The son of a delivery truck driver from a poor neighborhood in the north-central city of Maracay, Sanchez might have made the most unusual trip to major league stardom of them all. It was a trip that almost ended before it had much of a chance to start.

Two years after he signed with the Red Sox as a 17-year-old, Sanchez underwent surgery to transpose a nerve in his pitching arm.

"Going through surgery, it's very frustrating," he says. "You think they're going to get rid of you. It was ugly. I prayed a lot."

Prayer -- plus long hours in rehab -- apparently worked, because he came back strong enough to win Pitcher of the Year honors at Lowell of the New York-Penn League in 2004; and then ended 2005 at Double-A Portland, where he struck out 83 batters in 57 1/3 innings.

Dealt to Florida last year in the Thanksgiving Day blockbuster trade that sent Josh Beckett and Mike Lowell to Boston, Sanchez came to spring training intent on winning a spot in the Marlins' rotation. But he was derailed by injury again, as shoulder trouble severely limited his Grapefruit League activity. He started the season in Double-A.

"He was down. But the interesting thing is, the last thing he said to me was 'I'll be back,'" Marlins manager Joe Girardi says. "And the first thing he said to me when he got back was, 'I told you I'd be back.'"

That return came in June, but it too, didn't follow a conventional path. Rained out of a Saturday game at Yankee Stadium, the Marlins needed a minor league starter for Game 2 of the doubleheader they'd play the next day. Yusmeiro Petit, their first choice, had pitched the day before; Renyel Pinto, their second, was already on the mound for Triple-A Albuquerque.

"The plan," says Wayne Rosenthal, the Marlins' minor league pitching coordinator, "was for him to make the start, then go right back down."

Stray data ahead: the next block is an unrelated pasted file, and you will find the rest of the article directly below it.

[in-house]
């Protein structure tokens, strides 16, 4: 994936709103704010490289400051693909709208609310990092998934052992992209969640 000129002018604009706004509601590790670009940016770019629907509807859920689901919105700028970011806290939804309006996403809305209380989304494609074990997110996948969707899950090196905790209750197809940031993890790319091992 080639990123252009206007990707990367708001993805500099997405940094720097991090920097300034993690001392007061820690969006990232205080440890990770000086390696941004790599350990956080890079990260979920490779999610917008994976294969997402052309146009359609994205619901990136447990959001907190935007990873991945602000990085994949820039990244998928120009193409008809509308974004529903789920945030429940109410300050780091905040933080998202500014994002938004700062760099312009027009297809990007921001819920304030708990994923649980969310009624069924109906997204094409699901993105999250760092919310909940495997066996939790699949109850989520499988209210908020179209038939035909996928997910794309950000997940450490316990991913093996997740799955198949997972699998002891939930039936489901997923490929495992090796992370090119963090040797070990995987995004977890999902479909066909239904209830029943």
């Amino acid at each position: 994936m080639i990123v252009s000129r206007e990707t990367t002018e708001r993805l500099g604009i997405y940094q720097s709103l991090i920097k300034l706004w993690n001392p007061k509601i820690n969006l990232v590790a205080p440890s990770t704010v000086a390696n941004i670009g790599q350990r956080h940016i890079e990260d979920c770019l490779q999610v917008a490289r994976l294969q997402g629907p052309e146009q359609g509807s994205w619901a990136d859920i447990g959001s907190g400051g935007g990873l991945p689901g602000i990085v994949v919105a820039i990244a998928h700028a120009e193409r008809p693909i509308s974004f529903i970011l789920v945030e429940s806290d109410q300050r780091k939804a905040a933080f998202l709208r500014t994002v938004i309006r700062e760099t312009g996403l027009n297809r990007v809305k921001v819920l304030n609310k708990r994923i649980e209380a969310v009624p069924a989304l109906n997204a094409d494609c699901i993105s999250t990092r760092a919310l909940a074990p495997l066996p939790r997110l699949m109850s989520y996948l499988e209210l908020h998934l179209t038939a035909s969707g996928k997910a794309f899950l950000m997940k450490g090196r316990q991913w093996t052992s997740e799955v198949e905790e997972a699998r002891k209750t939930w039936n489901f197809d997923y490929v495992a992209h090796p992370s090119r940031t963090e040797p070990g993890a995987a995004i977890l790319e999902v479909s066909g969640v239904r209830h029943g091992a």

Those plans changed when the 22-year-old right-hander shut out the Yankees for 5 2/3 innings, becoming just the second visiting rookie in a decade to win his big-league debut at Yankee Stadium. (Toronto's Gustavo Chacin, on Sept. 20, 2004, is the other.)

Two starts later, he beat Roger Clemens, blanking the Astros on two hits through seven innings, adding to a scoreless inning streak that would reach a franchise rookie-record 23 in a row. Then came the no-hitter, followed by an important wild-card race win over the New York Mets that lifted his record to 8-2 and dropped his ERA to a staff-best 2.96 -- far superior to the 3-6, 3.15 numbers he posted in the minors.

"His stuff has gotten so much better up [in the majors] than it was down there," Rosenthal says of Sanchez, who, with control of four pitches, is the most complete pitcher of the Marlins' four rookie starters. "I saw some games where his fastball command was unbelievable. His slider has gotten so much better. His curveball, his changeup's been dropping.

"So I just see better stuff coming out of his arm. I knew the stuff was there, but he's just letting it happen now instead of trying to force it. He put a lot of pressure on himself to try to get to the big leagues by doing too much. Once he got the call, it was almost like a confidence boost."

In that context, Sanchez is a little like the country he represents. The talent was always there; all he needed was the chance to show it off.

"In Venezuela, there's always been a lot of talent," he says. "It's just that now we're working harder to raise our country's profile. And now there's a lot of young players coming out like Miguel [Cabrera], Felix Hernandez, Francisco Rodriguez, Omar Infante, Ronny Cedeno.

"We've been good, but now we're getting the chance to demonstrate that."

Kevin Baxter is the national baseball writer for The Miami Herald and co-author of "Miracle over Miami: How the 2003 Marlins Shocked the World." He can be reached via e-mail at Gordon Wittenmyer of the St. Paul Pioneer Press also contributed to this story.